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Online Software Systems

Nuclear Data software

Nuclear Data Online Software Systems

A number of innovative online software systems have been created to meet the needs of the nuclear physics and astrophysics communities. By incorporating custom data processing, management, sharing, and visualization tools, these systems significantly expand the utilization of standardized nuclear databases by the research communities. A ”cloud computing” approach was utilized in these systems, wherein Users run applications and manage files on a remote server. This methodology has possibilities for widespread utilization throughout the broader nuclear data and nuclear science communities. The advantage of this approach is that Users never have to install software, download patches, link libraries, or worry about compatibility, data storage, or security -- they only need an internet connection for system access. The User interfaces, which break down complex tasks into a series of simple, fast, self-contained steps, have been refined over the years from comments of Users. Users have also provided valuable suggestions for new system features. Details of each of the systems, which are a collaborative effort between ORNL and Pandia Software, LLC, are given below.


Nuclear Astrophysics Data Pipeline

The Computational Infrastructure for Nuclear Astrophysics (CINA), available at the host website, is world’s only “Nuclear Astrophysics Data Pipeline”. First online in 2004, this system now has Users in over 193 institutions in 42 countries. CINA enables Users to upload, modify, share, compare, visualize, and analyze information of three different types -- nuclear cross sections, thermonuclear reaction rates, and nucleosynthesis simulations. The concept of a “pipeline” is that Users can upload their own nuclear data (such as, a cross section), manipulate it, process it into a thermonuclear reaction rate, fit that rate in a standardized parameterization, combine that new rate with thousands of other rates into a custom rate library, and then use that library along with other parameters to set up, execute, visualize, and analyze an element synthesis calculation. With a simple point-and-click interface, Users can visualize reaction flow and abundances in novae, supernovae, X-ray bursts, and other astrophysical scenarios, and they can analyze the simulation results to search for “waiting point nuclei” and “bottleneck reactions” that warrant further experimental and theoretical analyses. The system can also perform automated sensitivity studies, where the dependence of simulation predictions of input nuclear data can be quickly and easily determined.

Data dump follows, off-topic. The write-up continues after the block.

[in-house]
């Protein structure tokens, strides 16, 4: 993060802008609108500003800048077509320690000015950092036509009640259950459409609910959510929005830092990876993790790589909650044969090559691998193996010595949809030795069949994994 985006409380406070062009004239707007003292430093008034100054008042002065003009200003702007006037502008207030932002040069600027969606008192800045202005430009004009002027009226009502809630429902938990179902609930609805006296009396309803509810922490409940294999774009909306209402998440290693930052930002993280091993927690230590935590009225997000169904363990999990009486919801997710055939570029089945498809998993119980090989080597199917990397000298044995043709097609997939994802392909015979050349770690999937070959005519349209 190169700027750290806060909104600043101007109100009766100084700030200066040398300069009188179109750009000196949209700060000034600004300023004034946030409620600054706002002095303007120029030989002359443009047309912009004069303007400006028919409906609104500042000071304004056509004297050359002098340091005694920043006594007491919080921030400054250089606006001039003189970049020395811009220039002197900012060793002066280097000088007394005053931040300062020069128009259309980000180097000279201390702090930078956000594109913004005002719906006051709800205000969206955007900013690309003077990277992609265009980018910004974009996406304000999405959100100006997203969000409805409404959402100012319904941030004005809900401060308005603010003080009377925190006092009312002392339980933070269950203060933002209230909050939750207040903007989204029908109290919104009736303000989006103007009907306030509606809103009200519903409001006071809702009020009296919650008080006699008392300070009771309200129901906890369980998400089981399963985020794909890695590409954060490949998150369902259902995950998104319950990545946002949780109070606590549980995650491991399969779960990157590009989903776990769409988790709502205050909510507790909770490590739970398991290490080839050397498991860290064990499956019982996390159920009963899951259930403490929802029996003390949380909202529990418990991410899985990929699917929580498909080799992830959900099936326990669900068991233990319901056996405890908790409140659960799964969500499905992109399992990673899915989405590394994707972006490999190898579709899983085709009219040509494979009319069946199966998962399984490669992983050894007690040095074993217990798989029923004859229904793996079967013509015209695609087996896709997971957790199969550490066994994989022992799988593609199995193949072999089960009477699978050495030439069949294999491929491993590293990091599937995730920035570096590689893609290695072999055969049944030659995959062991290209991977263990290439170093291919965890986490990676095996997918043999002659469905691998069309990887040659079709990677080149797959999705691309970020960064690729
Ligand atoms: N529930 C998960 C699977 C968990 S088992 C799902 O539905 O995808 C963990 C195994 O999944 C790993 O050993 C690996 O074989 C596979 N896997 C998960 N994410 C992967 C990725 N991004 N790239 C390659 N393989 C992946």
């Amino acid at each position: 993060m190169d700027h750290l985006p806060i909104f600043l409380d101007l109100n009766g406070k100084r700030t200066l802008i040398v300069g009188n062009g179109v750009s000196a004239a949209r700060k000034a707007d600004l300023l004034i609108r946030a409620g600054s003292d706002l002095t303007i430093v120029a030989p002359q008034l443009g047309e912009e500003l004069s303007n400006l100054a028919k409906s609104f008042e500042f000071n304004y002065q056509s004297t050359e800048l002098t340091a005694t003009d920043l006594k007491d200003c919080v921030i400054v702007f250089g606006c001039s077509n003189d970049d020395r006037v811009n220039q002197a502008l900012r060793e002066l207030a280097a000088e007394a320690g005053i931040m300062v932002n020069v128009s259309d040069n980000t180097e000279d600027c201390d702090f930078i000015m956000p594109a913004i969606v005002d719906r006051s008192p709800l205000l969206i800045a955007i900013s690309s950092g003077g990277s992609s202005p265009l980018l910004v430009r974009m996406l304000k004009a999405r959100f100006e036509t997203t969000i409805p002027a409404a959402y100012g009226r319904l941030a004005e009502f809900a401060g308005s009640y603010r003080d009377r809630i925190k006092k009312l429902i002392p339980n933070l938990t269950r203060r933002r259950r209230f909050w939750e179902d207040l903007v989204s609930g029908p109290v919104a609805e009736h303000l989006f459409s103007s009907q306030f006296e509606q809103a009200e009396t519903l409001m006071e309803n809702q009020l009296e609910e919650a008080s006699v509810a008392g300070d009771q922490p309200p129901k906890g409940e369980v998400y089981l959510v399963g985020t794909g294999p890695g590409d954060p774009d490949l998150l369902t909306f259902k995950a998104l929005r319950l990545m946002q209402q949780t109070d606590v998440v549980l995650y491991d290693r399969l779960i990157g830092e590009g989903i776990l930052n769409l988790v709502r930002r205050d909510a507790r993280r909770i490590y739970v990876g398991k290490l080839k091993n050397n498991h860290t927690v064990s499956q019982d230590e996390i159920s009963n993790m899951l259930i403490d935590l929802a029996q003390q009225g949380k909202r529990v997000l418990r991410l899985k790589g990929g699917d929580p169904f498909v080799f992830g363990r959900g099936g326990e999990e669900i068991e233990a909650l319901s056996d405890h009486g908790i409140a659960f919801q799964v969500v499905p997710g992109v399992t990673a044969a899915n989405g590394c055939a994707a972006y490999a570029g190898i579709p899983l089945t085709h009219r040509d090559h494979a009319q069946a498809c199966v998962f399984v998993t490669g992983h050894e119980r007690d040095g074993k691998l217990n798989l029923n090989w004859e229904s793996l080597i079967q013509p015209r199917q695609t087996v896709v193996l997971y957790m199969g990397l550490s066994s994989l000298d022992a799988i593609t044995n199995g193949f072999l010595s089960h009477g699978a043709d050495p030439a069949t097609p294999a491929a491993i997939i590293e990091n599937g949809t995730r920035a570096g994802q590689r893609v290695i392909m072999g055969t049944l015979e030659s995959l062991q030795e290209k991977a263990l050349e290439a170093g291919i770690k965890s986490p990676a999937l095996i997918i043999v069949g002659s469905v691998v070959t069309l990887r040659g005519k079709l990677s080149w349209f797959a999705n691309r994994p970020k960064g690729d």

Nuclear Mass Toolkit

 The "Nuclear Masses Toolkit” is a system specialized for the community that uses nuclear masses for their research. Accessible at the host website, this system is unique in that it enables Users to upload, manage, modify, share, compare, and visualize three different categories of masses: experimental, evaluated, and theoretical. Custom visualizations are available in one- and two-dimensional plots; an example of the latter is a two-neutron separation energy surface plot. Additionally, analysis tools are available, including the ability to determine the average RMS differences between datasets (such as a new set and a standard), and then plot these differences as functions of proton number, neutron number, or mass.


Cosmology Studies is an online system that enables Users to run customized simulations of element creation in the early universe using sets of input nuclear data. By comparing simulation predictions with observations, Users can use nuclear physics to set a constraint on the universal baryon density, a fundamental cosmological parameter. This system has built in Monte Carlo element synthesis capabilities, wherein thousands of simulations are executed, each with the input nuclear data slightly adjusted. This enables robust uncertainty quantification (UQ) to be performed on the simulation predictions and the corresponding cosmological constraints.


Other Online Systems

This development approach for online software systems has been adapted, customized, and extended for utilizations beyond nuclear data. One extension is the Isotopes Catalog at the National Isotope Development Center  (NIDC). The NIDC manages and distributes the isotopes produced by the U.S. Government for basic research and a wide variety of societal applications. This catalog is online at that host website A second adaptation is an online system for supernova modelers – Bellerophon, and a third system is Beam, customized for materials scientists at the Spallation Neutron Source.